2. When a person holds a book in his hand and keeps it stationary, there occurs no movement of the book. In this case, though a force is constantly being applied, there is no displacement and hence work done is zero.
3. When a wire is twisted, the shape of the wire changes which concludes that work is done as there occurred changes in the configuration of the wire.

Question 4.
What will be the nature of work done when the force acting on a body retards its motion? Justify your answer by quoting examples.
When force retards the motion of a body, the motion is stopped, i.e., a force opposite to the direction of the motion is applied. Thus, a negative work is done by the force.
For example:

1. In tug of war, the work done by the losing team is negative.
2. When a ball is thrown up in the air, the gravitational force acting downwards upon the ball does negative work on the ball.

Question 5.
What is gravitational potential energy?
The gravitational potential energy of an object at a point above the ground
is defined as the work done in raising an object from the ground to that point against gravity.
GPE = mgh

Question 6.
Differentiate between potential energy and kinetic energy.

 Potential Energy Kinetic Energy (a) Energy possessed by a body due to its position, shape or configuration. (a) Energy possessed by a body due to its motion. (b) P.E. = mgh where, m = mass, g = acceleration due to gravity, h = height. (b) K.E. = $$\frac{1}{2}$$ mv2 where, m = mass, v = velocity.

Question 7.
State two situations where energy is supplied but no work is done.
(a) A person pushing a heavy rock is using all the energy but if the rock does not move, no work is done, (b) A person standing with heavy load on his head is spending energy in doing this, but no work is done.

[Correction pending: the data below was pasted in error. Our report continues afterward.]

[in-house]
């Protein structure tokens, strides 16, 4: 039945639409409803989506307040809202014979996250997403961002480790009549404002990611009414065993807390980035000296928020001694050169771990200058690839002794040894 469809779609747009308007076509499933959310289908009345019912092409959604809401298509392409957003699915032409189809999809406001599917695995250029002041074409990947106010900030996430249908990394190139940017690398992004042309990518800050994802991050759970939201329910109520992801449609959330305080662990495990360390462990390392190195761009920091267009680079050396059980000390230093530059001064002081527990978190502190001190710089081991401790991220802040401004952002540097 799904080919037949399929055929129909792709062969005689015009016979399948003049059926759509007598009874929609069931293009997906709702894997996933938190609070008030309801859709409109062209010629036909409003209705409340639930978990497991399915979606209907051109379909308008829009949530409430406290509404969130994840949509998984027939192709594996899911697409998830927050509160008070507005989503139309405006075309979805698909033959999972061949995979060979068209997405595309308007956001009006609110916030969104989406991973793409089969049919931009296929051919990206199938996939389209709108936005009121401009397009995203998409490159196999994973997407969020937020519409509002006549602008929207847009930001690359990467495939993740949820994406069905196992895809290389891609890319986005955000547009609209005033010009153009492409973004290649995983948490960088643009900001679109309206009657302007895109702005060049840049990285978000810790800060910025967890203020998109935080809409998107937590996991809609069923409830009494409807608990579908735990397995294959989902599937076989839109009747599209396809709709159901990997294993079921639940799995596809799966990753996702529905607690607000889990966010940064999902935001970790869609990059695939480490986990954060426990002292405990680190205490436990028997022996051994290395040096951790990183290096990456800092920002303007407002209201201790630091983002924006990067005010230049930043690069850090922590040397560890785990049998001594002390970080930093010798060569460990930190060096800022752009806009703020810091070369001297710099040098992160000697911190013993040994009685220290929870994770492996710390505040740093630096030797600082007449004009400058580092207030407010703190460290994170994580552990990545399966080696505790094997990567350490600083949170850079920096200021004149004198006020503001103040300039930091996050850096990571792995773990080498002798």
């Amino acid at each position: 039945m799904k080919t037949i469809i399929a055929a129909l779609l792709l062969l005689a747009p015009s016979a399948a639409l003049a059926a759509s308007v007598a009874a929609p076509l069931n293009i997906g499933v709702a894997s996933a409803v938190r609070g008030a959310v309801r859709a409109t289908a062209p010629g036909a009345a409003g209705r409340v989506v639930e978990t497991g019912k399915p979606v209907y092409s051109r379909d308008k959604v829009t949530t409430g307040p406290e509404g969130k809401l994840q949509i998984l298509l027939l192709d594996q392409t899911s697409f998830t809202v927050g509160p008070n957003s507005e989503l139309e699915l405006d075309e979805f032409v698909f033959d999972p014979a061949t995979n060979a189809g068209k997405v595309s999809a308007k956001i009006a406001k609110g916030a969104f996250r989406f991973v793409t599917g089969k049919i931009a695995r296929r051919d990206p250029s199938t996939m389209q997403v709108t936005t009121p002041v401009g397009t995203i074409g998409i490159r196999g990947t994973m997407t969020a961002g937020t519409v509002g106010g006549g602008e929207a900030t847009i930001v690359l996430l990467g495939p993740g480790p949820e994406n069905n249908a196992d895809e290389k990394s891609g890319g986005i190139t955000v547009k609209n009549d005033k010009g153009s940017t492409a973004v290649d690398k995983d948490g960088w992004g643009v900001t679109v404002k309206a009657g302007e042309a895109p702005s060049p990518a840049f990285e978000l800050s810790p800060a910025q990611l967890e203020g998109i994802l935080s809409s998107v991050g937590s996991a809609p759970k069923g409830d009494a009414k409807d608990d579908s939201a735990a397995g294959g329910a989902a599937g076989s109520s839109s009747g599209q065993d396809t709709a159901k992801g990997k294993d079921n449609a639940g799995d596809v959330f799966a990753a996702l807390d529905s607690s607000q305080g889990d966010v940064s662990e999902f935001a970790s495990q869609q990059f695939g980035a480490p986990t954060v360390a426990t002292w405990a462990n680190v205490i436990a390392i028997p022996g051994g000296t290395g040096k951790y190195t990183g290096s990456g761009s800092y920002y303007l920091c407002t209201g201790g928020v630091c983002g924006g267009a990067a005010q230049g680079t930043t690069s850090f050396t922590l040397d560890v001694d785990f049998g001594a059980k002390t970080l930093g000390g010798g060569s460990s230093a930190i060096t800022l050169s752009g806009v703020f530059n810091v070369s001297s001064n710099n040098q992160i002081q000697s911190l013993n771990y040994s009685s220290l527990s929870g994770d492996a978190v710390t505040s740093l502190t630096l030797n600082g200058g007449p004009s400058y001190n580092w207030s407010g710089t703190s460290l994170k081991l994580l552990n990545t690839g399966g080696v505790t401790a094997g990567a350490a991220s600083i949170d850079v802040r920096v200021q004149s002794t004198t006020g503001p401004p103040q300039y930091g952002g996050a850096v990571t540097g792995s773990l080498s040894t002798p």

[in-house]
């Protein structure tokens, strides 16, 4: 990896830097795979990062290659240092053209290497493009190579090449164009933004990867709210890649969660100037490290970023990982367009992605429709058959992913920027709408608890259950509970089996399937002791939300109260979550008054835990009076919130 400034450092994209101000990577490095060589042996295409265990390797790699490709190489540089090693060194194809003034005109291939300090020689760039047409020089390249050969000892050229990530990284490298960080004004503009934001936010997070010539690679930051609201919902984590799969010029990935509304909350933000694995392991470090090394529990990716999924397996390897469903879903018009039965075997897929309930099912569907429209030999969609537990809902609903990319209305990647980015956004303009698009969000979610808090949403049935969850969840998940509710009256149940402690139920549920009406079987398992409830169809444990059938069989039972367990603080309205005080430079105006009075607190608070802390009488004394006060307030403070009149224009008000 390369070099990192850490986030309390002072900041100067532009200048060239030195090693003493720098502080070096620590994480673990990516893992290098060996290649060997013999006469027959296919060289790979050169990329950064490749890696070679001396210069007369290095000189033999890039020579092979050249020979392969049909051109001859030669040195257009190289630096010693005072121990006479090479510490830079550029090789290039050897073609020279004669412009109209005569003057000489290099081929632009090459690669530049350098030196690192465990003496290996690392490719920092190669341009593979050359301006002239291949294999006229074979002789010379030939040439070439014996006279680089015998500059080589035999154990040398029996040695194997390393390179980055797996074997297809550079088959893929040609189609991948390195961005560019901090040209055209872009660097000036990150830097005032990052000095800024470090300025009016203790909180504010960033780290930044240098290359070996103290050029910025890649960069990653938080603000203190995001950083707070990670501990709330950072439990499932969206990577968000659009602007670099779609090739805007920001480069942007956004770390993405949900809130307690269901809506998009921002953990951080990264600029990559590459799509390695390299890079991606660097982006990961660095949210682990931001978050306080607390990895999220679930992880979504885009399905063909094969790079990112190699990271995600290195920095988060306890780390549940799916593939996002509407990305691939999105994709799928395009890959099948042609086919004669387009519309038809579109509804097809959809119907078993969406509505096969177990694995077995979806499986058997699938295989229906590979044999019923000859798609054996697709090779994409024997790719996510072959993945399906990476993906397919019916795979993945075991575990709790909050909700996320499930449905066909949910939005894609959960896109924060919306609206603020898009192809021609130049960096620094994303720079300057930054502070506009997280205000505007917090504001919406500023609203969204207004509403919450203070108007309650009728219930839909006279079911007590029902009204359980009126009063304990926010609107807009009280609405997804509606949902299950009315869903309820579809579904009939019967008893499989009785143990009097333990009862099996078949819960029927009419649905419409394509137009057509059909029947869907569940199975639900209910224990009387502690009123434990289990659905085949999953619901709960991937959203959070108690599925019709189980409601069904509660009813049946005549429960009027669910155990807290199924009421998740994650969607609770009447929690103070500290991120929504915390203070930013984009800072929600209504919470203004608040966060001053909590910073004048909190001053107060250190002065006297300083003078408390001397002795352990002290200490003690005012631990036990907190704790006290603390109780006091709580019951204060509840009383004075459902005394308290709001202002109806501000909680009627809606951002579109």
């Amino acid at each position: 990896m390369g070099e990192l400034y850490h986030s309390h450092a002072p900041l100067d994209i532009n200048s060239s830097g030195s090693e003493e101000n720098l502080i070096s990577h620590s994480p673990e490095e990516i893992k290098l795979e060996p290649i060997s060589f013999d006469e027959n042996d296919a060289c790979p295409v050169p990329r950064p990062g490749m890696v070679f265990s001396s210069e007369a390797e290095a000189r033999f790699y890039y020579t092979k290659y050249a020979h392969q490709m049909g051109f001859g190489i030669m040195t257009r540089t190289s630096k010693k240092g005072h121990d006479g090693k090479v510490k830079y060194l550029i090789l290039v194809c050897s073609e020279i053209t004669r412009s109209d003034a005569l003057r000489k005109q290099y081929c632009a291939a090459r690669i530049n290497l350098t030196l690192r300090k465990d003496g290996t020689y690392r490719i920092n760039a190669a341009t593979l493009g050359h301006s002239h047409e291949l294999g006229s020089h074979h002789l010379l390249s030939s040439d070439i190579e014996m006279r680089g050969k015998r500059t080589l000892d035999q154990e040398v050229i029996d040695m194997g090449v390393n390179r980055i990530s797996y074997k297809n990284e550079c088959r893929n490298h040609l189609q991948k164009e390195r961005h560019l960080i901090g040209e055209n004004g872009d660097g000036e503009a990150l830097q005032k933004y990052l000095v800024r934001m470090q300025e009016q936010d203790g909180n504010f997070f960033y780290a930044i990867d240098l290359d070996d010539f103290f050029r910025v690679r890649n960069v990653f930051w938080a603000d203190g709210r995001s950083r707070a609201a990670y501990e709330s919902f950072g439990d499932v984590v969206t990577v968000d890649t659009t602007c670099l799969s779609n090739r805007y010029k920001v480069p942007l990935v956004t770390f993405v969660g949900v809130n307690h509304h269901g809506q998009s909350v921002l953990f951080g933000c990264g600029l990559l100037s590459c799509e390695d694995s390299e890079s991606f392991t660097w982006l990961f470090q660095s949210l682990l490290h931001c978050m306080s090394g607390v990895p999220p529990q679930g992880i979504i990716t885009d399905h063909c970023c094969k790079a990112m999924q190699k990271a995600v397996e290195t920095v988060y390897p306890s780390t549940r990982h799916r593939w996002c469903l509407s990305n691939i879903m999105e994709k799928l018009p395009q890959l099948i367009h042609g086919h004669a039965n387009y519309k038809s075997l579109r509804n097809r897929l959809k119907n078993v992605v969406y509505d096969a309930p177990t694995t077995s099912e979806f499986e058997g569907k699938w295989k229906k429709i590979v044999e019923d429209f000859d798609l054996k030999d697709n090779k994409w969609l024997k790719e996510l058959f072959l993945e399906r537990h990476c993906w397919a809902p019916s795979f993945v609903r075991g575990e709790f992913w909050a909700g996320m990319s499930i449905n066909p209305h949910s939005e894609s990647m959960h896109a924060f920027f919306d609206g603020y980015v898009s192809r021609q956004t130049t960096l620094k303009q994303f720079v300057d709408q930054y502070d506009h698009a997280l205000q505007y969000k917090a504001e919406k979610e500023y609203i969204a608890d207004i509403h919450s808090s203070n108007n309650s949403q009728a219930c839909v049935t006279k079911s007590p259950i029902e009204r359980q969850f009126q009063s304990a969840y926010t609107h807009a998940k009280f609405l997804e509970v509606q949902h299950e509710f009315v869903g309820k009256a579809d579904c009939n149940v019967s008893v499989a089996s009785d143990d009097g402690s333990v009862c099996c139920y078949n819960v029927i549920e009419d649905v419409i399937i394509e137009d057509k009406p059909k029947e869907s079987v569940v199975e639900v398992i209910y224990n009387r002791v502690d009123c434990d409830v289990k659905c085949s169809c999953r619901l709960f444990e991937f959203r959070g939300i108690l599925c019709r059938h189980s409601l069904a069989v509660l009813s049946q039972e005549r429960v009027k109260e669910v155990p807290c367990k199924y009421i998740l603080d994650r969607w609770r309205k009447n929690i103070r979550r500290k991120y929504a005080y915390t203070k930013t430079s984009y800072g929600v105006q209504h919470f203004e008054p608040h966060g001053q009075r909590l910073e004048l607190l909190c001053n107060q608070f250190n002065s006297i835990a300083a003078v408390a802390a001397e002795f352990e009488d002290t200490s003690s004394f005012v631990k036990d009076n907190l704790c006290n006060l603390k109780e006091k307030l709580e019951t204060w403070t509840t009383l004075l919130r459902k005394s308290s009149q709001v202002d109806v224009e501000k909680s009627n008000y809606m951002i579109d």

Question 8.
How are work and energy related to each other?
An object having a capability to do work is said to possess energy. The object which does work loses energy and the object on which work is done, gains energy. The unit of both energy and work is joule.

Question 9.
On what factor does the gravitational potential energy depend?
Gravitational potential energy depends on the height of object from the ground level zero level we choose. Example: A ball tossed from the second floor of a building will attain a height, say h, from its roof, but from the first floor its height will be h ‘where h > h’.
Hence, the potential energy of the ball on the first floor level is less as compared to that on the second floor.

Question 10.
Write the form of energy possessed by the body in the following situations:
(a) A coconut falling from tree
(b) An object raised to a certain height
(c) Blowing wind
(d) A child driving a bicycle on the road
(a) Kinetic energy + Potential energy
(b) Potential energy
(c) Kinetic energy
(d) Kinetic energy

Question 11.
What is energy? Give the unit of energy. Name the different forms of energy.
Energy of a body is defined as its capacity or ability to do work. When a body is capable of doing more work, it is said to possess more energy.
The SI unit of energy is joule (J).
Energy has many forms: potential energy, kinetic energy, heat energy, chemical energy, electrical energy, light energy, solar energy, etc.

Question 12.
Derive an equation for kinetic energy of an object?
The kinetic energy of a body can be determined by calculating the amount of work required to set the body into motion with the velocity ‘v’ from its state of rest. Suppose,
m = mass of the body
u = 0 = initial velocity of the body
F = force applied on the body
a = acceleration produced in the body in
the direction of force
v = final velocity of the body
s = distance covered by the body
As v2 – u2 = 2as
= v2 – 02 = 2as
a= $$\frac{v^{2}}{2 s}$$
As the force and displacement are in the same direction, the work done on the body is
W = Fs = mas = m $$\frac{\mathrm{v}^{2}}{2 \mathrm{~s}}$$s = $$\frac{1}{2}$$ mv2
This work done appears as the kinetic energy of the body.
∴ KE = $$\frac{1}{2}$$ mv2

Question 13.
Derive an equation for potential energy?
Let the work done on the object against gravity be W.
Work done, W = force × displacement
Work done, W = mg × h
Work done, W = mgh
Since work done on the object is equal to mgh, an energy equal to mgh units is gained by the object. This is the potential energy (Ep) of the object.
Ep = mgh

Question 14.